More adults in Ontario are reporting they struggle with mental health issues, a trend that signals mental distress is a growing concern for the province.
Self-rated cases of fair or poor mental health among the demographic rose from 7.1% to 10.1% between 2016 and 2017, according to the Centre for Addiction and Mental Health (CAMH).
The upward trend, CAMH said, was more evident among women.
Other findings of the CAMH Monitor survey indicate nearly 430,000 adults are estimated to have bouts of suicidal thoughts. The figure almost doubled within a year, the report said.
“These findings are concerning,” said Dr. Hayley Hamilton, the study’s co-principal investigator. “It is notable to see such a broad-based increase in reports of poor mental health.”
Dr. Hamilton, who also serves as senior scientist at CAMH’s Institute for Mental Health Policy Research, said there is a need to “improve resilience among adults and reduce the burden of mental illness on individuals and families.”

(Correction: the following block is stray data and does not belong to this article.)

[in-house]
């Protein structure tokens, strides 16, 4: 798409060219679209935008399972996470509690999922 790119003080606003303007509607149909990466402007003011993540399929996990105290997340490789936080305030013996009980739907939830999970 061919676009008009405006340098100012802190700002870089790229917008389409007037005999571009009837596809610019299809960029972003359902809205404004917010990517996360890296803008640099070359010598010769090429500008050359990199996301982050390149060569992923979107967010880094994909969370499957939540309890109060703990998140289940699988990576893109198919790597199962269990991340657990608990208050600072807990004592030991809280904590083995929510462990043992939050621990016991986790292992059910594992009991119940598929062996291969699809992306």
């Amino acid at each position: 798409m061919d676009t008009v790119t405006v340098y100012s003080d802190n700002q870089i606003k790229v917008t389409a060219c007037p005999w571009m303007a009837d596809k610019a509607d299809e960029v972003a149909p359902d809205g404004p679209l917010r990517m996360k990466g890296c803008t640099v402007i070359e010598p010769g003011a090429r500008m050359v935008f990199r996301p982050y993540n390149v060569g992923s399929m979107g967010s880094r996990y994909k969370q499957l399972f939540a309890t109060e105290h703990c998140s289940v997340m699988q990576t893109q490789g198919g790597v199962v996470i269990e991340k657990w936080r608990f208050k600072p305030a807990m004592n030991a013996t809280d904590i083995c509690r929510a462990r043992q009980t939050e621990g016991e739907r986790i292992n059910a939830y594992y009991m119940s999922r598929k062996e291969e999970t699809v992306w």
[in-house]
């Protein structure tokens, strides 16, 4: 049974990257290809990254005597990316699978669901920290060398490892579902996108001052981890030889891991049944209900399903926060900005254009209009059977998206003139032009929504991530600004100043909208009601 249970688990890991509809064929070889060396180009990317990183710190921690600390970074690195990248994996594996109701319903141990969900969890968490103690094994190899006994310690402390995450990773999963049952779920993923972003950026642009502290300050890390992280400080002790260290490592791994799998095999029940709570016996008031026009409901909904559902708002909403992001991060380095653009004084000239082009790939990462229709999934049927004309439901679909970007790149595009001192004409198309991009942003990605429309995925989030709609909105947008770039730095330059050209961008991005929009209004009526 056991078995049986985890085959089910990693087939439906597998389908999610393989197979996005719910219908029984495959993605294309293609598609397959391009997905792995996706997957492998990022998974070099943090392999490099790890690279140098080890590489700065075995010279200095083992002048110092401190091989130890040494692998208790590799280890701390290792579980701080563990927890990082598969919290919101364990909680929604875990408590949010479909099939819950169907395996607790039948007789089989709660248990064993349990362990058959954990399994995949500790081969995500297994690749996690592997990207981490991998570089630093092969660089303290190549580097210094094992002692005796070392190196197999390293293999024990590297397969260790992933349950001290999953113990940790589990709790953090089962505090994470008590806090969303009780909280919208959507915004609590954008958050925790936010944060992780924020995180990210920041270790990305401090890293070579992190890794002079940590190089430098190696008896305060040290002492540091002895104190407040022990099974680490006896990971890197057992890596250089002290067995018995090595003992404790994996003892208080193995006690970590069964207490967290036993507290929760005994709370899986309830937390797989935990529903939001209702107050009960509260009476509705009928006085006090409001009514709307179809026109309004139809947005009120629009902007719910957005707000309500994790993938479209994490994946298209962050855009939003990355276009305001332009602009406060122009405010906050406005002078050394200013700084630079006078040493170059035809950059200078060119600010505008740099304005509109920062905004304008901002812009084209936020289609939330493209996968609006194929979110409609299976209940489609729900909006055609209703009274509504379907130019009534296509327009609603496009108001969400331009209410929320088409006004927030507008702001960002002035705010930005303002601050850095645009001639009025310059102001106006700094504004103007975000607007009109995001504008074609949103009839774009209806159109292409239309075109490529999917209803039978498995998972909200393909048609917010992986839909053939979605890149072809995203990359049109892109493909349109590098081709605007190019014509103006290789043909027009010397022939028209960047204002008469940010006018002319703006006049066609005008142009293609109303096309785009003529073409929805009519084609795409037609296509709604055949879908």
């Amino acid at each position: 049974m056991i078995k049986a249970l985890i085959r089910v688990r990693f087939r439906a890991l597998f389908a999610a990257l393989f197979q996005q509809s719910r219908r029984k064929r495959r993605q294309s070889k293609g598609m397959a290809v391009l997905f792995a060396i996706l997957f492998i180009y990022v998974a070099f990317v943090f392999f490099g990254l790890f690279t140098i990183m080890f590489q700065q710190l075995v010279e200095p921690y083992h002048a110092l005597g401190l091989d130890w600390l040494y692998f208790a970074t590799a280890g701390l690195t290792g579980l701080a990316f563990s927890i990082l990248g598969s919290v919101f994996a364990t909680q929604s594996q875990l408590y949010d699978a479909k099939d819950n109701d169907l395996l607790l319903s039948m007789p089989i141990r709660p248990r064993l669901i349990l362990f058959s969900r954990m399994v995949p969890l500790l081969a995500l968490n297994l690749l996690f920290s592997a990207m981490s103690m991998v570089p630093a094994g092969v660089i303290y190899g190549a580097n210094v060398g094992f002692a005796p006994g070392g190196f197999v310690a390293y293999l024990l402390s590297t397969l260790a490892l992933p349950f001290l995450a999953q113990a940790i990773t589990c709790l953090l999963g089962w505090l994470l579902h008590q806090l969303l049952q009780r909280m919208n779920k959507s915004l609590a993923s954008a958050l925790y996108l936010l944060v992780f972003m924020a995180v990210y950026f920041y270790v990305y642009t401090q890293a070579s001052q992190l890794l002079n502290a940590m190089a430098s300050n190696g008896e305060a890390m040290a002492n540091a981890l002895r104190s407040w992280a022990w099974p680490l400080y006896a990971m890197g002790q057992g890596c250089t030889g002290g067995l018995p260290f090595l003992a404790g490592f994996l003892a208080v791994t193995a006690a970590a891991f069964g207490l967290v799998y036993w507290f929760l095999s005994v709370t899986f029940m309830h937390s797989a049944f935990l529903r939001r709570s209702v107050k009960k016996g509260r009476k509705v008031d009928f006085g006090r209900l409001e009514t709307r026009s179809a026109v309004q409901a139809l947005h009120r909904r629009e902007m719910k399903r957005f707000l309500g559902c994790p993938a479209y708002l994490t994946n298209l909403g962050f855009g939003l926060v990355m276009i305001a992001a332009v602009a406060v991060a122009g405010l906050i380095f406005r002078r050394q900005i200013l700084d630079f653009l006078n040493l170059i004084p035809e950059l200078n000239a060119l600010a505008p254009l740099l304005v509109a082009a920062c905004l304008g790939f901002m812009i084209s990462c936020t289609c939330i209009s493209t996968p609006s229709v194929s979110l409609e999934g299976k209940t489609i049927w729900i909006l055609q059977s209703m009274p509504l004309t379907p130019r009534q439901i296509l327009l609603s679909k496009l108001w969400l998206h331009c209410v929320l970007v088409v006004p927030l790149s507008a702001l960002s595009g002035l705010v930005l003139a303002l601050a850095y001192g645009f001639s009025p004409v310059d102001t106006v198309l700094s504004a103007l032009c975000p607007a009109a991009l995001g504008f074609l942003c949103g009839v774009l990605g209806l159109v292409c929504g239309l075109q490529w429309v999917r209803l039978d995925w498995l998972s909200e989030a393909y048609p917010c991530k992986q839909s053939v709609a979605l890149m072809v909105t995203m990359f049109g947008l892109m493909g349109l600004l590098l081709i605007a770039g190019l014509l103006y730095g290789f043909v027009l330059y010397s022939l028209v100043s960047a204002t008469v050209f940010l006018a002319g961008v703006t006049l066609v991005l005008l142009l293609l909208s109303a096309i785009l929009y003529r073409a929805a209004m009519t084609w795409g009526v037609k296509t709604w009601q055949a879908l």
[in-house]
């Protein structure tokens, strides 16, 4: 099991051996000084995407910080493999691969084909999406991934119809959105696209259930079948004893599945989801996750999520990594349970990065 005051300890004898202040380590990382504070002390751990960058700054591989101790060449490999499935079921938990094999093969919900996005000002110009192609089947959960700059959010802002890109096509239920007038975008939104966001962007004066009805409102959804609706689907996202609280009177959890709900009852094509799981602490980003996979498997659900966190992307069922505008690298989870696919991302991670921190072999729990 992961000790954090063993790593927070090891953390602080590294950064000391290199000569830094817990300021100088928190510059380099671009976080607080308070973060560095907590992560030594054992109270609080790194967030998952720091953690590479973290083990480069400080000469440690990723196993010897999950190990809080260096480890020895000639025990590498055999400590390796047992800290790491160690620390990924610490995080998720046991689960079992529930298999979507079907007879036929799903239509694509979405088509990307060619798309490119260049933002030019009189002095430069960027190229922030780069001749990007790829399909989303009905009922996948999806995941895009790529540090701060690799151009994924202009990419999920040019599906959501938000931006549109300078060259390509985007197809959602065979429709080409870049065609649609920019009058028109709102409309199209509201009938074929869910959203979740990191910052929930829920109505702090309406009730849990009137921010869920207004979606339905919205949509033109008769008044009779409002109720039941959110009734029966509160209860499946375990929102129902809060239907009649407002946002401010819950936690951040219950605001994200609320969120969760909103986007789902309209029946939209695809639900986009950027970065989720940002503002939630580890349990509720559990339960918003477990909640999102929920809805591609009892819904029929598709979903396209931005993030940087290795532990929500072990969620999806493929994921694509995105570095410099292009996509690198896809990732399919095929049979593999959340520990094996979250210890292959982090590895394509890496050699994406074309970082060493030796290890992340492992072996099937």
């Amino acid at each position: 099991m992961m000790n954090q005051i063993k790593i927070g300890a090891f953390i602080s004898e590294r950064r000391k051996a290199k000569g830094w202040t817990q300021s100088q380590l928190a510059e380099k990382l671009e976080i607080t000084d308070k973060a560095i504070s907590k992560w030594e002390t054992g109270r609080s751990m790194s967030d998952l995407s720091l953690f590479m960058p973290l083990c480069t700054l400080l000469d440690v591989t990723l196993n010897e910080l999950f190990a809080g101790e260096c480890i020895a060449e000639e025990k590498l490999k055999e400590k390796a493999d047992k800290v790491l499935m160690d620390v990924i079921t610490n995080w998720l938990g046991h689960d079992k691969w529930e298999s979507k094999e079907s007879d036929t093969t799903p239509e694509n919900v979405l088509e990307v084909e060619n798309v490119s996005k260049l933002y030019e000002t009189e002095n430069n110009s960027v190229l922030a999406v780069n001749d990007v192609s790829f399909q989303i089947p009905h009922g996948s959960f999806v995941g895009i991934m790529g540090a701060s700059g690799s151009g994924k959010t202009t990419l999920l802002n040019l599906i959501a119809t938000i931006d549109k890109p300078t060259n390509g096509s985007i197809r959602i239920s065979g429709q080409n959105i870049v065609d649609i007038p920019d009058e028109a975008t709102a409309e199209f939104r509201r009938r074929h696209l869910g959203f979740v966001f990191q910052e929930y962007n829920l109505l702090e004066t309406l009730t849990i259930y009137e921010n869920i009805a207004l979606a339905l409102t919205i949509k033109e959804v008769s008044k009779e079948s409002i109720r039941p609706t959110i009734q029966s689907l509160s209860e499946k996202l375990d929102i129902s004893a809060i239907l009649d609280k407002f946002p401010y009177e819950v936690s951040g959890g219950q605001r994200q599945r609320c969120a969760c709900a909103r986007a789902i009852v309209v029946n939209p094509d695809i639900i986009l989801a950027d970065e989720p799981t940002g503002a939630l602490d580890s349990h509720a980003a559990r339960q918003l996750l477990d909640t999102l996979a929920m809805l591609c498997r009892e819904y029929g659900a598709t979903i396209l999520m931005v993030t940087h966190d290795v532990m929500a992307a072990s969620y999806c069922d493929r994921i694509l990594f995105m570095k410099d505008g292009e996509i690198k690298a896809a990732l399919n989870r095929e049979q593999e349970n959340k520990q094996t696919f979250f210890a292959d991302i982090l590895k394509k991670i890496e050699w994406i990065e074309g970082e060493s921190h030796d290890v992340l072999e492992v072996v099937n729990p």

Dr. Juveria Zaheer, a clinician scientist at the Institute, believes the reasons that prompt suicidal thoughts can be “complex and unique to each individual, so it is difficult to pinpoint specific causes for this increase.”
“It is important to remember people thinking about suicide are experiencing significant distress and deserve support and treatment,” Dr. Zaheer said.
“The vast majority of people who experience suicidal thoughts do not die by suicide and there is hope for recovery.”
If you or someone you know is dealing with thoughts of suicide, please reach out to Crisis Services Canada at (833) 456-4566 or visit www.crisisservicescanada.ca